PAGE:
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a.m., ante meridiem (before noon)
p.m., post meridiem (after noon)
These abbreviations are usually set, as above, in small capitals with no space added between them. This is the common American printed style and the preference of the University of Chicago Press.
Do not use the following social title abbreviations:
Mr.; Mrs.; Messrs.; Ms.; M.; MM.; Mme; Mlle; Dr.; Esq.; Ph.D.; MLS
Common abbreviations should be typed solid—YMCA, FBI—without periods. If using unfamiliar initials, put them in parentheses after first mention of organization. All further references to the organization can be by initials. Exception is when the organization is at the beginning of a sentence.
With a few exceptions, abbreviations should not be used in addresses in running text. The following terms should be spelled out:
Avenue, Boulevard, Building, Court, Drive, Lane, Parkway, Place, Road, Square, Street, Terrace; North, South, East, West.
Exceptions are the abbreviations: NW, NE, SE, and SW used in some city addresses after the street name.
Addresses may be abbreviated in such closely set matter as lists, tables, or the calendar: Ave., Blvd., Bldg., Ct., Dr., La. or Ln., Pkwy., Pl., Rd., Sq., St., Terr.; N., S., E., W. (before street name).
The names of states, territories, and possessions of the United States should always be given in full when standing alone. When they follow the name of a city or some other geographical term, it is preferable to spell them out except in lists, tabular matter, notes, bibliographies, indexes, and mailing addresses. Use the University of Chicago abbreviations for the states in running text, use the U.S. zip code abbreviations in the calendar.
When more than two things or persons are involved, among is usually called for: “The money was divided among the four players.” When, however, more than two are involved but each is considered individually, between is preferred: “an agreement between the six heirs.” (The Elements of Style)
In text, give publisher and year in parentheses. Example: In Paris: An Architectural History (Yale University Press, 1993), the author . . . .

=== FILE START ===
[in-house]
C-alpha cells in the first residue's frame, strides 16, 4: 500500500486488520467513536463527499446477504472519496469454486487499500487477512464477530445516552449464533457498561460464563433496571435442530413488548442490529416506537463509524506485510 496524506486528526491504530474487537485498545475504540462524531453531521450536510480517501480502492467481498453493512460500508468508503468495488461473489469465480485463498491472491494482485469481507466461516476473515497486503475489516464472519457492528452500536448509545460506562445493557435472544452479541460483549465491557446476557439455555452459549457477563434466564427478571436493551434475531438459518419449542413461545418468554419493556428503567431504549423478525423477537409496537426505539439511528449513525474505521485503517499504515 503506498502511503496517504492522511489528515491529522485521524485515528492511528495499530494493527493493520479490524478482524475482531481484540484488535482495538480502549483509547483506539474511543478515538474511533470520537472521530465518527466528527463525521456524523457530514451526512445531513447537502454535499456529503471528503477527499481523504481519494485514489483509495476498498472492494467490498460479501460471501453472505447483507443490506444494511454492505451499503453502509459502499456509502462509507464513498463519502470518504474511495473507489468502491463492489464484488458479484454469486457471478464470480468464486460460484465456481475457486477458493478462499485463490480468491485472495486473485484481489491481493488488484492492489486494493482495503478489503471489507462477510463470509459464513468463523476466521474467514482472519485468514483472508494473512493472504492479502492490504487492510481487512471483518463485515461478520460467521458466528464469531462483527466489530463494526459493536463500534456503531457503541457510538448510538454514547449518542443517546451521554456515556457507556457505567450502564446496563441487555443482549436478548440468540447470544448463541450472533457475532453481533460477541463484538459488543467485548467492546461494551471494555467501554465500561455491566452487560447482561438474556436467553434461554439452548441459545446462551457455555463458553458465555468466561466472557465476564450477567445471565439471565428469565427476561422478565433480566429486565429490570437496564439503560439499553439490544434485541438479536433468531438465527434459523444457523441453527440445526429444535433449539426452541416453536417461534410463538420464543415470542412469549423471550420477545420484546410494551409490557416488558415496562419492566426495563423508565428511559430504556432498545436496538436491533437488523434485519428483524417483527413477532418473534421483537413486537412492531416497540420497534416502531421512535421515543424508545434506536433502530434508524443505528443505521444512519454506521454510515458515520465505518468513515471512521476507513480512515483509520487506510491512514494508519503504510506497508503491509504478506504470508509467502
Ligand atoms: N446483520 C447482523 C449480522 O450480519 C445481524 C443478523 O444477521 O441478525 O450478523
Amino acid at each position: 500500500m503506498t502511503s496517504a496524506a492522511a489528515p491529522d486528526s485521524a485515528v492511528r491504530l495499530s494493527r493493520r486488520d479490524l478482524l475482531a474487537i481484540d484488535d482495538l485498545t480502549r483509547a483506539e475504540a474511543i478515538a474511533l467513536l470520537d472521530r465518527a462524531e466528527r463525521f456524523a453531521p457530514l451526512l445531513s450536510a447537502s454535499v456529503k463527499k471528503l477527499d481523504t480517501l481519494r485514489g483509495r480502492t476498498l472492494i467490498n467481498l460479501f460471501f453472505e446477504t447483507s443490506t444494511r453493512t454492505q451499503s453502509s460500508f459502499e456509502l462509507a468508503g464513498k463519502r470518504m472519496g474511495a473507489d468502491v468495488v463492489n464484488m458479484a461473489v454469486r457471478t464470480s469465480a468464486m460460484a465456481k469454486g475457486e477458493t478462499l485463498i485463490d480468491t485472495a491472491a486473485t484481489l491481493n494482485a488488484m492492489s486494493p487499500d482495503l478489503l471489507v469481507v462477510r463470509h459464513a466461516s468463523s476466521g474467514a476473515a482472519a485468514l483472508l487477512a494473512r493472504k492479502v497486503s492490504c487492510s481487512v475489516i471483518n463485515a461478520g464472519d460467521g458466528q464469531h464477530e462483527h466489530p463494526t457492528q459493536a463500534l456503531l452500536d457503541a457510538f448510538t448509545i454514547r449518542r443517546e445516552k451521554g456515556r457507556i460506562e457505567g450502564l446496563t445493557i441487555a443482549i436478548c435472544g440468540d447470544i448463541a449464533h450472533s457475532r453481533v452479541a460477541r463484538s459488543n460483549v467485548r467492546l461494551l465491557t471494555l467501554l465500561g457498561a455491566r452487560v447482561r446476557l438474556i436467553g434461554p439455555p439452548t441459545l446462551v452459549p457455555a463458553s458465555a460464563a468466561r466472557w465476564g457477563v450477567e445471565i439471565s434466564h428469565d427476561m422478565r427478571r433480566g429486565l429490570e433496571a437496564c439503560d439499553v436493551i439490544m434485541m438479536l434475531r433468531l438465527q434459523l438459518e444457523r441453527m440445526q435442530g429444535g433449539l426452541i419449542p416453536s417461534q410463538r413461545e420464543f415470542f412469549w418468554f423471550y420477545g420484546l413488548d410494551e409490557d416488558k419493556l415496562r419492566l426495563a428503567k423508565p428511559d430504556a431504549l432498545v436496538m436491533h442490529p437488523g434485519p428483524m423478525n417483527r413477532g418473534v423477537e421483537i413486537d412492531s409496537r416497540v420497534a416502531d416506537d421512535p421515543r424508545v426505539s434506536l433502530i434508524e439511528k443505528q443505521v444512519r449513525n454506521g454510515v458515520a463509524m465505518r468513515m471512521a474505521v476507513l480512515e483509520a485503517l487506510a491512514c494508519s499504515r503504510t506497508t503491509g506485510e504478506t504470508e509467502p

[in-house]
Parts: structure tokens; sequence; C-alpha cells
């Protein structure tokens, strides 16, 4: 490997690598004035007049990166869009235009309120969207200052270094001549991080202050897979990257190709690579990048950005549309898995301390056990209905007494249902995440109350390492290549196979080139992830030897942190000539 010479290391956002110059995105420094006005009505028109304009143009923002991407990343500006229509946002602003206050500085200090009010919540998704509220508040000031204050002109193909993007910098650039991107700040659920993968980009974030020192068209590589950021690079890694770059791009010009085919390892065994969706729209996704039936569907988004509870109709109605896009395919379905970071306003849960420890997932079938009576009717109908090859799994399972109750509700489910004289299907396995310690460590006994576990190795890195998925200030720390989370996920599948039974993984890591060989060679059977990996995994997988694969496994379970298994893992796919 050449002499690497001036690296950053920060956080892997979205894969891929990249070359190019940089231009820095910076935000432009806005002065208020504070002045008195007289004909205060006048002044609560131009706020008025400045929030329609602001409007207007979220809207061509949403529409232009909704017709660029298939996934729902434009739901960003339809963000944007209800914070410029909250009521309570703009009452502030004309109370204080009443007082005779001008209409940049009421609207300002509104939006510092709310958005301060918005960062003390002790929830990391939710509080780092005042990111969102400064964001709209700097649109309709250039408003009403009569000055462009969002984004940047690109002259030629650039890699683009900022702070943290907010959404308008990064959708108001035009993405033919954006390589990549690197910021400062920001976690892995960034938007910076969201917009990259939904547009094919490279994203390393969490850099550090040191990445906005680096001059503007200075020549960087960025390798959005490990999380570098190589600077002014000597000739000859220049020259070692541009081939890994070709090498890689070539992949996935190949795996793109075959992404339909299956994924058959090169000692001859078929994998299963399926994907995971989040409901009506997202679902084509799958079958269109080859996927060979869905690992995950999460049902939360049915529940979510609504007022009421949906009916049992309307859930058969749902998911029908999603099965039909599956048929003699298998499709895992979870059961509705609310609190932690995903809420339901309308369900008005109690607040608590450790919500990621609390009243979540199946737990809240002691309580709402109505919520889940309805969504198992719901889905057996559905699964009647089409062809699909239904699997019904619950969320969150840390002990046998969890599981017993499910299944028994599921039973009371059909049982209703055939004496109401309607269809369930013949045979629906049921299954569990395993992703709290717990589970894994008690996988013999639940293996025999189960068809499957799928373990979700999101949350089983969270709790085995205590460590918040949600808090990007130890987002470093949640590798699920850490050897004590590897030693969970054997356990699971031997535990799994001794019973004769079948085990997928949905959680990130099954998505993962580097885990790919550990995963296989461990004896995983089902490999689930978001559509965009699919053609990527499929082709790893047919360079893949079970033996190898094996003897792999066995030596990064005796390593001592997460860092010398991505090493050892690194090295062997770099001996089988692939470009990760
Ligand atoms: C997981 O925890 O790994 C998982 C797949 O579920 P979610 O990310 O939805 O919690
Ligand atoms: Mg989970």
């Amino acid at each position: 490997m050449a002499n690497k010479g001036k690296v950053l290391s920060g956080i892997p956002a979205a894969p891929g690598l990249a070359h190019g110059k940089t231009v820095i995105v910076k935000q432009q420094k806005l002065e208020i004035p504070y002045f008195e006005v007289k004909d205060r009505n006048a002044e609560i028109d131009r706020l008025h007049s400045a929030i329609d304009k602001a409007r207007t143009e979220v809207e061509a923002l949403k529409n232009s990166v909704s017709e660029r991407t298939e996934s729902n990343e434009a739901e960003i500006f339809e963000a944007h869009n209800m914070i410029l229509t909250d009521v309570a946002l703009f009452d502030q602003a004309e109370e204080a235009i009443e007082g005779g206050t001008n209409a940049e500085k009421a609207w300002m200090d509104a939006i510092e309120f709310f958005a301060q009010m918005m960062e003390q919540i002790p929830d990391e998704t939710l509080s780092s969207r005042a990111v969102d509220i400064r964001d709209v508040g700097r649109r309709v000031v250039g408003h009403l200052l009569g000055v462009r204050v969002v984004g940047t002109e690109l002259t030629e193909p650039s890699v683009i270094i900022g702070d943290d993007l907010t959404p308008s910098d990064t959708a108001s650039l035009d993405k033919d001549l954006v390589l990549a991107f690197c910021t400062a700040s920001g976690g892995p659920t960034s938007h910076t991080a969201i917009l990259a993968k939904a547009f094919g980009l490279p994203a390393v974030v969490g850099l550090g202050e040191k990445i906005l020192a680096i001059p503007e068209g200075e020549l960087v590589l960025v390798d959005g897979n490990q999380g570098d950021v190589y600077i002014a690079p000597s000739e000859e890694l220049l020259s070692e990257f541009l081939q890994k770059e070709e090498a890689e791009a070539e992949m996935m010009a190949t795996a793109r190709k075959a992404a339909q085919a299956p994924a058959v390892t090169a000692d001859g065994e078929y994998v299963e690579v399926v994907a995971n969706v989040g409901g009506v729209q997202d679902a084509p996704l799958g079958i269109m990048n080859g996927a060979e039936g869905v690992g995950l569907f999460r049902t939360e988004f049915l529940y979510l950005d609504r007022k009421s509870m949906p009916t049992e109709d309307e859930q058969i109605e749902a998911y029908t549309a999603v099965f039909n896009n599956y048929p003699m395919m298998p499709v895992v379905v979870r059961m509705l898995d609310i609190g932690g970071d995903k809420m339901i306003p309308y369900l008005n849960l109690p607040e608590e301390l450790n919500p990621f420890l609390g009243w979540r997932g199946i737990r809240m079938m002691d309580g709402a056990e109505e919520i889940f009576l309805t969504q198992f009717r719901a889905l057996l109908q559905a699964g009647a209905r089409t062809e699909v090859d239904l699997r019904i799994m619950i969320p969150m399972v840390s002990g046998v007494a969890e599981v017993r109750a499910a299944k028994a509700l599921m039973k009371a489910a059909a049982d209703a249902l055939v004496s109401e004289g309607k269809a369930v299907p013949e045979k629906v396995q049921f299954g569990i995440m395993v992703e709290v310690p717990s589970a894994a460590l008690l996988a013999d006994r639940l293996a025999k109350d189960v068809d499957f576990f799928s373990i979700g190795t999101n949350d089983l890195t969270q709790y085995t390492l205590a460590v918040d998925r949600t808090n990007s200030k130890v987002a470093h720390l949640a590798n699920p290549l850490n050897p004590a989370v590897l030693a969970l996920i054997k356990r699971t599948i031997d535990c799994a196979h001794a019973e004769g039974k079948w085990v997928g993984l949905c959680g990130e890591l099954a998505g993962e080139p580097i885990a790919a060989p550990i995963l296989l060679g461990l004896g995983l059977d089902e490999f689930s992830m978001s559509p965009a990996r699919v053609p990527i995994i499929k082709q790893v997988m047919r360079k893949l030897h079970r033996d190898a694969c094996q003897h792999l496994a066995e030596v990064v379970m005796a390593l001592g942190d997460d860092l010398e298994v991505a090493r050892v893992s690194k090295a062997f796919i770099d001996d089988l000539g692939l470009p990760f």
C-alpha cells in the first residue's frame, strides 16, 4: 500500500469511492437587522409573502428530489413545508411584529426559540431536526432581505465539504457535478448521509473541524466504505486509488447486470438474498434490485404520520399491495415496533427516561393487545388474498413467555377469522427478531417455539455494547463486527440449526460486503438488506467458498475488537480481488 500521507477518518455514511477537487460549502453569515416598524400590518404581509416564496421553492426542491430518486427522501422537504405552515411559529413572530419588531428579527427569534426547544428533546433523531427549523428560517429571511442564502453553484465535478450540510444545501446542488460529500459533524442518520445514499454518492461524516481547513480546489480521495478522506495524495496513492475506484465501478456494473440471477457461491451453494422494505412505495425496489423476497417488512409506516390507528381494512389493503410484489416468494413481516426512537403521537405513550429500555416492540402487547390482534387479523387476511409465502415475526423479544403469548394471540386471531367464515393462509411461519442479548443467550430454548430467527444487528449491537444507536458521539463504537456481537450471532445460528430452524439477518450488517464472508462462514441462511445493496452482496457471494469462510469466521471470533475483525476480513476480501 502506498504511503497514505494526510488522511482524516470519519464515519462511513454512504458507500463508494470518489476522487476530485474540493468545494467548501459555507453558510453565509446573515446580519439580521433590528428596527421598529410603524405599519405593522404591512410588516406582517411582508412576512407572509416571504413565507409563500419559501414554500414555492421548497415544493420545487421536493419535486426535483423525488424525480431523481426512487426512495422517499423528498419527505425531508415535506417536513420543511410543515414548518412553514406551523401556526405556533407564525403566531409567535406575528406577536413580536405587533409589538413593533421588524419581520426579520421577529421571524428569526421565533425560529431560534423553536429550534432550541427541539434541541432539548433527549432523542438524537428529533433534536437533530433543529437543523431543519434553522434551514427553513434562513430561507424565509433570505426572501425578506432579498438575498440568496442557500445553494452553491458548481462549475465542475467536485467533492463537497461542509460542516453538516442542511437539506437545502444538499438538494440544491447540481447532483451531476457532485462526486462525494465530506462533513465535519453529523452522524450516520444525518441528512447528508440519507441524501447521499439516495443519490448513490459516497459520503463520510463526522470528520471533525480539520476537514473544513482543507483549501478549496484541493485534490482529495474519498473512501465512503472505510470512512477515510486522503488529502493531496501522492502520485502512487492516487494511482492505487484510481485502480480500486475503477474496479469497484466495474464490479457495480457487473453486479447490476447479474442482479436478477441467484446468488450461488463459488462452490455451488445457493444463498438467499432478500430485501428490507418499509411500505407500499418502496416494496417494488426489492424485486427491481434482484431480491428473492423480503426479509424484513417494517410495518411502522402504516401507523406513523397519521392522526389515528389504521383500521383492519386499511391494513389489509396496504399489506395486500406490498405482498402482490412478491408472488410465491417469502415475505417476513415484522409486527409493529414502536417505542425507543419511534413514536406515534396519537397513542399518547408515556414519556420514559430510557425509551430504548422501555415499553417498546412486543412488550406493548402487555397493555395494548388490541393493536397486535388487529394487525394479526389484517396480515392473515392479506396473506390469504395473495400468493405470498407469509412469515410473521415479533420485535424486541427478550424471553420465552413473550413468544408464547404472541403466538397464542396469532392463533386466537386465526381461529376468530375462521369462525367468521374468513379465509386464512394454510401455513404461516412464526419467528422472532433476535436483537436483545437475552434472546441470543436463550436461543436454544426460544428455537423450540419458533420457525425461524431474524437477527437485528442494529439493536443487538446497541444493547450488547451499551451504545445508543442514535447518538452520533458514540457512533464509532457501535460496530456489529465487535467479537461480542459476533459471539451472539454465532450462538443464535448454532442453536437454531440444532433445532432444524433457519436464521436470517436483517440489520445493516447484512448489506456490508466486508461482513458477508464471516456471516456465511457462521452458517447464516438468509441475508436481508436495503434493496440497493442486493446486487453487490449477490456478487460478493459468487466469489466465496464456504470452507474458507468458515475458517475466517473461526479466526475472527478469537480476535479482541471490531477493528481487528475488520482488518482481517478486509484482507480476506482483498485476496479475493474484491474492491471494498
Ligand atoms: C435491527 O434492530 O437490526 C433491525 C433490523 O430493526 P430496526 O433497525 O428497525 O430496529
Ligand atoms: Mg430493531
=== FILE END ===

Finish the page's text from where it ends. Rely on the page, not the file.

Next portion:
Capitalize titles when they precede name, e.g., ILA President Pamela Gaitskill; lower case when they follow the name, e.g., Pam Gaitskill, ILA president.
Capitalize proper nouns only when full form is used, e.g., Illinois Library Association, ILA Annual Conference Program Committee, ILA Annual Conference, Chicago Public Library; lower case partial forms, e.g., the association, the committee, the forum, annual conference, the library.
Use commas before conjunction in a series, e.g., includes books, videos, and CD-ROM.
database (one word); listserv (one word); online (one word); Web page (two words capital W); Web site (two words capital W); and http://www.------.
Don’t use apostrophe before “s”: ‘60s, ‘70s, ‘80s, ‘90s, and mid-1970s
Dollars and Cents
2 cents and $2, but not $.02 or $2.00
For a book:
Surname, Given, Title, (City: Publisher, year), pp. 2022-208
For a journal:
Surname, Given,“Title,” Journal, vol. 1, date, p. 10.
manager-elect; president-elect; vice president
no hyphen—ex officio
Italicize titles of all works. Use quotation marks for articles that appear in other works. For conference/program titles, the conference should be in roman, e.g., Reaching Forward Conference or ILA Annual Conference, and quotes for program presentations, e.g., “The Power of Positive Thinking.”
Use Native Americans not Indians
Use Alaskan Natives not Eskimos
Use African Americans. Hyphenate as adjective: African-American art
Use Asians not Orientals
Use Hispanics—this is the accepted term particularly in the west and southwestern part of the U.S.; the term Latino is used more frequently in the east
Use disabled people not “the disabled” when referring to the general group (latest preference among disabled people according to American Libraries)
Spell out whole numbers from one through ninety-nine. See The Chicago Manual of Style for other general principles.
One word spellings
Don’t hypenate words preceded by non: nonperson, nonmember, nonviolent, nonsexist, nonfiction, unless second element is more than one word (non-English-speaking people); a proper noun (non-British); or ambiguous without a hyphen (non-native, non-art).
fundraising or fundraiser
Percent or %
Spell out percent in “humanistic” copy, e.g., 45 percent. The symbol % is used for statistical copy only.
All punctuation appears inside quotation marks.